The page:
anonymous
  • anonymous
Need Help! Find derivative of f(x)=1-1/2sqrt(1-x)
Mathematics
  • Stacey Warren - Expert brainly.com
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SOLVED
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jamiebookeater
  • jamiebookeater
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anonymous
  • anonymous
I'm really confused on how to find the derivative of fraction square root part..do I do the quotient rule?
anonymous
  • anonymous
oh no !!
anonymous
  • anonymous
as much as i lectured before about not using rational exponents, that was when you had \[\frac{d}{dx}\sqrt{f(x)}\]

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Astrophysics
  • Astrophysics
\[f(x) = 1-\frac{ 1 }{ 2\sqrt{1-x} }?\]
anonymous
  • anonymous
Yep, that's it astrophysics!
anonymous
  • anonymous
for this one you probably do want to use rational exponents
anonymous
  • anonymous
LOL THANKS SATTELITE!
anonymous
  • anonymous
\[1-\frac{1}{2}(1-x)^{-\frac{1}{2}}\]
Astrophysics
  • Astrophysics
ye was gonna do that
anonymous
  • anonymous
then go nuts
anonymous
  • anonymous
i guess you are looking for the second derivative of the previous one right?
anonymous
  • anonymous
wow...so like why couldnt I use the rational exponents for the other question we were doing? and yea
anonymous
  • anonymous
of course you could, what i meant was it is not necessary once you know it because after you use the power rule, you are going to have to convert out of the rational exponents to do any sort of computation
anonymous
  • anonymous
i wasn't saying you couldn't use it, i was saying you SHOULDN'T use it because you should just memorize the derivative of the square root function or its composition
anonymous
  • anonymous
kk gotcha
anonymous
  • anonymous
this one would be a bear to do without the power rule, but let me lecture once again
anonymous
  • anonymous
|dw:1439263414965:dw|
Astrophysics
  • Astrophysics
Power rule and chain rule
anonymous
  • anonymous
DO NOT USE THE QUOTIENT RULE IF THE NUMERATOR IS A NUMBER !!
Astrophysics
  • Astrophysics
^ this, I see so many people applying quotient rule to problems like that
anonymous
  • anonymous
i will pontificate more on that in a moment, lets finish this one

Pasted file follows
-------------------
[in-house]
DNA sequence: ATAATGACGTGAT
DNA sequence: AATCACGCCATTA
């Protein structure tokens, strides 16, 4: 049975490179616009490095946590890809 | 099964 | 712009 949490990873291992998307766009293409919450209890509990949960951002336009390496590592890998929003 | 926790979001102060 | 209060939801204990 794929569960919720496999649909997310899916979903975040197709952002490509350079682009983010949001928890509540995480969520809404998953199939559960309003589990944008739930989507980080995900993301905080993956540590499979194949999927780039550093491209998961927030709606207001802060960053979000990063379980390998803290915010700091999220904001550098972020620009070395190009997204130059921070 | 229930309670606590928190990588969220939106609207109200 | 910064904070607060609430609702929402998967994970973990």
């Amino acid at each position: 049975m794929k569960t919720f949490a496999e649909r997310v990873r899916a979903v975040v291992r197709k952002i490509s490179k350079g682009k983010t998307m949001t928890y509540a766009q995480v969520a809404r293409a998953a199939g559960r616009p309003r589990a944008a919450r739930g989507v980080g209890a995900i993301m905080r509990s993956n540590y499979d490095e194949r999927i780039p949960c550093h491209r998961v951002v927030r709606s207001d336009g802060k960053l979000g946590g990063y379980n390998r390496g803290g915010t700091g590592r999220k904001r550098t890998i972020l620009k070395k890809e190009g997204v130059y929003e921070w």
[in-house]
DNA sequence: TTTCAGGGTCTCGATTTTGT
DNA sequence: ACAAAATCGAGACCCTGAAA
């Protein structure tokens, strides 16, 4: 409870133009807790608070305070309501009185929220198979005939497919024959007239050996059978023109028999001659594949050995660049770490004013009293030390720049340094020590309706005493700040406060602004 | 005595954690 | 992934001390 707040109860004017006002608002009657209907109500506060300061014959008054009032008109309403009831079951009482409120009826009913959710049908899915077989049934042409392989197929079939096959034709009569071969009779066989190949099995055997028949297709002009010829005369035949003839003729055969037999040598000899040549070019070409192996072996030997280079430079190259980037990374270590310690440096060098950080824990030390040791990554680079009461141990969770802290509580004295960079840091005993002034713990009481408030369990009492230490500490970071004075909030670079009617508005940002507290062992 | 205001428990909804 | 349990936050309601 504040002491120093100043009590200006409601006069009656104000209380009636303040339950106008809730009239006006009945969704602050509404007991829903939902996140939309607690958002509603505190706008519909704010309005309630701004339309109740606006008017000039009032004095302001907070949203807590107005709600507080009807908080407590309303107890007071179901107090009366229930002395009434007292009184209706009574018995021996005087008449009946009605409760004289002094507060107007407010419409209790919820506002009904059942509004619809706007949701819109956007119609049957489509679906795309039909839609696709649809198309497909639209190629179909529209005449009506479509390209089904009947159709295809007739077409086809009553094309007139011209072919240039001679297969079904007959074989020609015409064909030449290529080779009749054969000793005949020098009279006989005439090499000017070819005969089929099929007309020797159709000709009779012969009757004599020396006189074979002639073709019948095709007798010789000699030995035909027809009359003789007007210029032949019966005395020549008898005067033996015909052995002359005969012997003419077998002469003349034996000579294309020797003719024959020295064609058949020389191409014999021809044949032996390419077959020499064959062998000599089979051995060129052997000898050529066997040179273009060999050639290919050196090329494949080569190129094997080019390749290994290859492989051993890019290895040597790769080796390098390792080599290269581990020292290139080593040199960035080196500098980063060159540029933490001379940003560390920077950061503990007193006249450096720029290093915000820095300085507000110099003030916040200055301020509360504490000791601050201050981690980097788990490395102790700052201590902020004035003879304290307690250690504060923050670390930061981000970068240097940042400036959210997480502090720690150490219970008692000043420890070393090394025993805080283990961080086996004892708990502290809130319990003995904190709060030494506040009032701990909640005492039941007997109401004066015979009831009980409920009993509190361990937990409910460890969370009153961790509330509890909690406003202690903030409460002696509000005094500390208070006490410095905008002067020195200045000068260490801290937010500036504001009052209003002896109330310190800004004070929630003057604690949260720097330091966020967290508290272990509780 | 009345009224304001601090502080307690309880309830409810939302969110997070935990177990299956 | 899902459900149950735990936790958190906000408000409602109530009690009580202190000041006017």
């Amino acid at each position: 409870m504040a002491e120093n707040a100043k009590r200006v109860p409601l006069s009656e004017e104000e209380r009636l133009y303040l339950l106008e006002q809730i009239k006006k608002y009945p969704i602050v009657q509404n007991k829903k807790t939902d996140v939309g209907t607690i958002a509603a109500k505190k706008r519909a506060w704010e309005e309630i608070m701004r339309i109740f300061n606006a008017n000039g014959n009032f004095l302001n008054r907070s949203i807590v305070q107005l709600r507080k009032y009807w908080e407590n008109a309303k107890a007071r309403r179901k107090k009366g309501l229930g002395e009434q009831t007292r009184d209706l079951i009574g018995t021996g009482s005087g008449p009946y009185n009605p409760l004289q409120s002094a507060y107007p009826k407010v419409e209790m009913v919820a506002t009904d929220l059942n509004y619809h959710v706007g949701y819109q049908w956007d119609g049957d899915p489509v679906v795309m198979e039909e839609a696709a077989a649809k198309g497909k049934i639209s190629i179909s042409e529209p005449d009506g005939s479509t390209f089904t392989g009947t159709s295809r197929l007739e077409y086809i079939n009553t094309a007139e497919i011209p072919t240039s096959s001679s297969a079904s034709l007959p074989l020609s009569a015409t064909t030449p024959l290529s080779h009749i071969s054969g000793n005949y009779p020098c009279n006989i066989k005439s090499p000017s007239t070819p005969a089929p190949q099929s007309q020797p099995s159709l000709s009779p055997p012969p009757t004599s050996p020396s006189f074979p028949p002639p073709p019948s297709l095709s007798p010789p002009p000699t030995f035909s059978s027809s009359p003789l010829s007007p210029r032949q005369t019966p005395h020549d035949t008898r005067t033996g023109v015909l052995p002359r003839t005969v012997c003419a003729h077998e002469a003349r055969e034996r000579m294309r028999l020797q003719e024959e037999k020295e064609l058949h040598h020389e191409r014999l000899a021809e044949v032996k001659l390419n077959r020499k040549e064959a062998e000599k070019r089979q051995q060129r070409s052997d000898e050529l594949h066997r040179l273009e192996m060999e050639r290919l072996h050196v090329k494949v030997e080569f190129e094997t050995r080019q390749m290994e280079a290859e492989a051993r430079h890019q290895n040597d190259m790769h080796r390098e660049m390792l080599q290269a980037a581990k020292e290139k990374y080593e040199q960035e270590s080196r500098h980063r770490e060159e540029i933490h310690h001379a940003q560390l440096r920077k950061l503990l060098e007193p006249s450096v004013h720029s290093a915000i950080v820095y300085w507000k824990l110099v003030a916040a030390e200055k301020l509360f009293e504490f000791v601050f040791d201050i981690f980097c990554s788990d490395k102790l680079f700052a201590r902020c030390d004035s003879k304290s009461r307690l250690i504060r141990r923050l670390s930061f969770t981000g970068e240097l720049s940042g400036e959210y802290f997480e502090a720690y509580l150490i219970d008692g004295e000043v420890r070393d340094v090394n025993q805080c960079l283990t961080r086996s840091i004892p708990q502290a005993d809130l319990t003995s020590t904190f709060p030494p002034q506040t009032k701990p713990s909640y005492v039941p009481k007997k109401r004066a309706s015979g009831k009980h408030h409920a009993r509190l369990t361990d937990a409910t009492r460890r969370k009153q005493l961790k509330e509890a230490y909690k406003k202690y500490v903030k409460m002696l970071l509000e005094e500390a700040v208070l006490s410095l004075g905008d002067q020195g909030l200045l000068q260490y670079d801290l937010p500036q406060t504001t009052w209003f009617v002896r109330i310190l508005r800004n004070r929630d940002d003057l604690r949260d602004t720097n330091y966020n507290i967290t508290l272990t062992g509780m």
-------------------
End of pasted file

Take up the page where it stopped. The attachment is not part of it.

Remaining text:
anonymous
  • anonymous
Okay enough about bashing on mwah, let's finish the problem
anonymous
  • anonymous
\[-\frac{1}{4}(1-x)^{-\frac{3}{2}}\] is your derivative right?
anonymous
  • anonymous
Yea and then I solved it down to what I have above
anonymous
  • anonymous
are you trying to set it equal to zero?
anonymous
  • anonymous
yea...should I not
anonymous
  • anonymous
well not you should not again the curse of rational exponents
anonymous
  • anonymous
\[-\frac{1}{4\sqrt{(1-x)^2}}\]
anonymous
  • anonymous
crap
anonymous
  • anonymous
\[-\frac{1}{4\sqrt{(1-x)^3}}\]
anonymous
  • anonymous
a fraction is only zero if the numerator is
anonymous
  • anonymous
so forget about setting this equal to zero, it is never zero lesson: once you have the derivative (whatever method) get it out of exponential notation and write what it really is
anonymous
  • anonymous
my guess is you are asked about concavity right?
anonymous
  • anonymous
yea
anonymous
  • anonymous
ok the square root is always positive so minus the square root is always negative i.e. the second derivative is negative for all x in the domain
anonymous
  • anonymous
btw\[\left(\frac{1}{f}\right)'=-\frac{f'}{f^2}\] don't never ever use the quotient rule if the numerator is a constant\[\left(\frac{1}{x^2+2x}\right)'=-\frac{2x+2}{x^2+2x}\]
anonymous
  • anonymous
oops \[\left(\frac{1}{x^2+2x}\right)'=-\frac{2x+2}{(x^2+2x)^2}\]
anonymous
  • anonymous
Okay now im like super confused
anonymous
  • anonymous
sorry what point?
anonymous
  • anonymous
why cant I find its critical points, and find where f''(x) is undefined and thats it
anonymous
  • anonymous
critical points are where the derivative is zero or undefined
anonymous
  • anonymous
yea so, hollup lemme draw it for ya
anonymous
  • anonymous
to find where the function is increasing resp decreasing you need to know where the derivative is positive resp negative
anonymous
  • anonymous
|dw:1439264231886:dw|
anonymous
  • anonymous
the problem here is the second derivative is NEVER 0
anonymous
  • anonymous
|dw:1439264312465:dw|
anonymous
  • anonymous
and then x=1 :)
anonymous
  • anonymous
lost me on that one before we continue, let me point out that the function is always concave down that means the second derivative is always negative
anonymous
  • anonymous
AND im right bubba because I just checked in the back of the book
anonymous
  • anonymous
???
anonymous
  • anonymous
what are you trying to find?
anonymous
  • anonymous
where the function is CU or CD
anonymous
  • anonymous
I guess I learned it a diff way than you
anonymous
  • anonymous
ok good concave down for all x
anonymous
  • anonymous
well for all x in the domain i.e. for all x in \((-\infty, 1)\)
anonymous
  • anonymous
yep thats it!
anonymous
  • anonymous
don't forget that 1 is the endpoint of the domain of the original function that means the derivative is undefined there
anonymous
  • anonymous
and since the derivative is undefined at \(x=1\) it would be an amazing miracle if the second derivative was defined there !
anonymous
  • anonymous
what you are interested in is not where the second derivative is zero, but rather where it is positive or negative in this case it is never zero, it is negative for all x
anonymous
  • anonymous
yep, well thanks!
anonymous
  • anonymous
yw

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